Seek veterinary care immediately for poisoning. Call 911 or the National Poison Hotline at 1-800-222-1222 if a child shows symptoms. Try to take the poison container with you to help identify the toxin.


Can I use warfarin rat poison for squirrels?

Warfarin products are toxic to squirrels but rarely formulated at concentrations deadly enough. Look for labels listing ground squirrels, prairie dogs, or similar-sized rodents.

How long does it take squirrel poison to work?

Anticoagulant baits take 2-7 days to kill rodents. Once vitamin K is depleted, death results from internal hemorrhaging. Fast-acting poisons like cholecalciferol or zinc phosphide can work in under 48 hours.

Where should I place poison to kill squirrels?

Focus placement near known nests, entry points, and high-traffic areas. For example, put bait blocks in attics, crawl spaces, or burrow entrances squirrels use. Just be sure to keep them inaccessible to kids and pets.

Can I use poison bait outdoors?

Using poison bait outdoors comes with additional risks and isn’t always legal. Before applying any bait, make sure your state’s Department of Agriculture or local ordinances allow outdoor rodenticide use. Carefully follow all label safety precautions.

Only use outdoor bait stations designed for squirrels, as they limit access to bait by other animals. Place the stations near active burrow openings or high-traffic areas like beneath bird feeders. Check the stations frequently to monitor if the bait is eaten and replace it as needed.

Avoid scattering loose pellets or grain bait across your lawn, as this can inadvertently poison any animal that finds it. It’s also recommended to temporarily restrict pets from the bait area until squirrels are under control. Remove and safely dispose of outdoor bait stations once squirrel activity ceases.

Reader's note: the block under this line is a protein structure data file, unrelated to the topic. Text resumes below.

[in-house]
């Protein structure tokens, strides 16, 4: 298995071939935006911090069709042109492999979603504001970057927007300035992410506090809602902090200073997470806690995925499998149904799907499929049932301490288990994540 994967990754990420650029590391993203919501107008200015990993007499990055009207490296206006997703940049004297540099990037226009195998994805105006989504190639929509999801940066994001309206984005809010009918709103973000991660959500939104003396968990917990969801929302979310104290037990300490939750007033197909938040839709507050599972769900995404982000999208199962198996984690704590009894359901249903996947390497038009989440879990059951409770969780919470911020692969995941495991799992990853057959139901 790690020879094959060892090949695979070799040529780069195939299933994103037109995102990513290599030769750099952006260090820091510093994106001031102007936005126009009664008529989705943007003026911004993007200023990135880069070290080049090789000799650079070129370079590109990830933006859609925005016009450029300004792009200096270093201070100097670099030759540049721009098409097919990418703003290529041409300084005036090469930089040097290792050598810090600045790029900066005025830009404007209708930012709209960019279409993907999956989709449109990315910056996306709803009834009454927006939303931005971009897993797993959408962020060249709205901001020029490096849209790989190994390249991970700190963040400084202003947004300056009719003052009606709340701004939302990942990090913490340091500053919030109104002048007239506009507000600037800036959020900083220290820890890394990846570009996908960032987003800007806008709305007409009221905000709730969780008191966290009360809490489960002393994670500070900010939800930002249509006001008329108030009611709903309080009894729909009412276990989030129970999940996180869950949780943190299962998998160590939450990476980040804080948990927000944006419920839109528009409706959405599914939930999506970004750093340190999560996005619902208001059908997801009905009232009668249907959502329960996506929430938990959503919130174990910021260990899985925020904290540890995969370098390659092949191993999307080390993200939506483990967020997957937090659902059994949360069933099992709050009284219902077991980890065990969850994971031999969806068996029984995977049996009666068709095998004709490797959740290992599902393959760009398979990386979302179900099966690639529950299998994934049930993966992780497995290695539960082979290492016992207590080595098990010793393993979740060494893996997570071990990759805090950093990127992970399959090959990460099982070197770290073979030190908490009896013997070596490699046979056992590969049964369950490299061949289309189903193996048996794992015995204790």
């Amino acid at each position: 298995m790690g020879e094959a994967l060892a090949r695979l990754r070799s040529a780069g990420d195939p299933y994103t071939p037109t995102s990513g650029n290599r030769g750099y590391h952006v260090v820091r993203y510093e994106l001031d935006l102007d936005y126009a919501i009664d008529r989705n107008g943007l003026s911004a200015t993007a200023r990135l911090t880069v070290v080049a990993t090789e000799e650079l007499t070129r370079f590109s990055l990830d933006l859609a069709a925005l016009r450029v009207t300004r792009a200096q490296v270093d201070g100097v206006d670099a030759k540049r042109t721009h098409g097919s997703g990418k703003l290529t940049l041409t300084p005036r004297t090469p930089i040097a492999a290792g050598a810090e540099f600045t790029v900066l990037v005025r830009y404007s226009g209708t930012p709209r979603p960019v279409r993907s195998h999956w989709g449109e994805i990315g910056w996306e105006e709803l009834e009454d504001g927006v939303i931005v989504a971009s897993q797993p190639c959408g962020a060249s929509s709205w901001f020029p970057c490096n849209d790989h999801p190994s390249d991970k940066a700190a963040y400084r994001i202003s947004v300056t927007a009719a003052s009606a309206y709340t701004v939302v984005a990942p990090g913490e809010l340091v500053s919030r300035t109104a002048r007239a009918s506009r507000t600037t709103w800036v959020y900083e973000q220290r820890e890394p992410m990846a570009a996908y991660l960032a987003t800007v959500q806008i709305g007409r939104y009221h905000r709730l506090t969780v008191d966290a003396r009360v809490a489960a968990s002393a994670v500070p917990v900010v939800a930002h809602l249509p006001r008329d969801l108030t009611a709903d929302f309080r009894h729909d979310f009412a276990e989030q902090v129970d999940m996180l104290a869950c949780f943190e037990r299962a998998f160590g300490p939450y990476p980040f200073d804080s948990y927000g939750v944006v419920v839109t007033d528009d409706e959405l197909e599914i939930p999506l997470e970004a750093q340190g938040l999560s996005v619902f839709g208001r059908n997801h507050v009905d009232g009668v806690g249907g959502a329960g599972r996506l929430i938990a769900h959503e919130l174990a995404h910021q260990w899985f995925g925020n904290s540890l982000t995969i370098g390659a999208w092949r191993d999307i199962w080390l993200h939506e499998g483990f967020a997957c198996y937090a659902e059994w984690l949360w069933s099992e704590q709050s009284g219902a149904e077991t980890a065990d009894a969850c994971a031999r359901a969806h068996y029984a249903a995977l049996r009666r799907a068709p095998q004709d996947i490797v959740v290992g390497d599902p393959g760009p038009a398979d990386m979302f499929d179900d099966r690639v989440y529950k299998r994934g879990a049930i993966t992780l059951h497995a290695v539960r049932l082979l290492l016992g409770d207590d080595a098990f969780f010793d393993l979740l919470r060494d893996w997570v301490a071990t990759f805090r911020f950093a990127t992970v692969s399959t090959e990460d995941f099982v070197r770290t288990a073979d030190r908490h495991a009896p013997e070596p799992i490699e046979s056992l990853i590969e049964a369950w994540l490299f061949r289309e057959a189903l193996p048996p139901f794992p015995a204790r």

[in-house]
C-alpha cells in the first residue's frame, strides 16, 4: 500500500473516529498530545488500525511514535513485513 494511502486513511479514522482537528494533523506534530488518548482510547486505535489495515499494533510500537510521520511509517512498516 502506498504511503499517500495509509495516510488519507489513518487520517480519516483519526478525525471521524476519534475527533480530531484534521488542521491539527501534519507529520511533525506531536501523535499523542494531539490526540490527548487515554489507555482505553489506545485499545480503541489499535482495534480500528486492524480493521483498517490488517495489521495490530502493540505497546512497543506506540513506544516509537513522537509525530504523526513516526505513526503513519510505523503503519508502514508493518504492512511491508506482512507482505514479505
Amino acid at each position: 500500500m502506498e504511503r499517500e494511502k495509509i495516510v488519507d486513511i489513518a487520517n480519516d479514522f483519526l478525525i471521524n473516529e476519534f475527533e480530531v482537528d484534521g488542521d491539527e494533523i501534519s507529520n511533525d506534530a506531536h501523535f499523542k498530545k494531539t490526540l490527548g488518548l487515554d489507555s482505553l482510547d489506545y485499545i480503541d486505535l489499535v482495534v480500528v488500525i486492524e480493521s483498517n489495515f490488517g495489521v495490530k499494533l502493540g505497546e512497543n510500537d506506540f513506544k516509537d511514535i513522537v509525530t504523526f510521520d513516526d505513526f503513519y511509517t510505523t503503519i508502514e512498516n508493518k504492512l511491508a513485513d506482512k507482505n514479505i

Will a dead squirrel smell if poisoned?

Like any dead animal, a poisoned squirrel will start to decompose and give off an odour within a day or two. The smell may not be evident if the body is deep in an inaccessible location. If you notice foul odors, look for flies congregating or maggots near suspected sources. Wear gloves, double-bag the carcass, and discard it in outdoor garbage receptacles.

Can you eat squirrels killed by poison?

It is never advisable to eat the meat of an animal killed by rodenticides or other poisons, regardless of when it died. The toxins accumulate in the tissues and organs long before death occurs. Consuming contaminated meat can cause severe illness and bioaccumulate the food chain to even more hazardous levels.

Do owl pellets contain poison if they eat poisoned squirrels?

Owl pellets are the undigested fur, bones and teeth of prey items that owls cough up. While the remaining flesh of poisoned squirrels holds toxins, the indigestible matter that forms pellets contains minimal residual contamination. Basic hygiene, like gloves and washing hands after handling, is recommended.


Controlling a squirrel problem is never easy. While lethal squirrel poisons offer a permanent solution, the risks often outweigh the benefits. First, focus on non-lethal exclusion, repellents, and habitat modification. Then, if issues continue, explore live trapping and relocation.

Learn the secrets of keeping squirrels out of your garden with our Gardener’s Guide, emphasizing the use of rodenticides only as a last resort in compliance with laws and label directions, ensuring the safety of your family, pets, and local wildlife, while maintaining a balanced Integrated Pest Management (IPM) approach for effective control without unnecessary cruelty.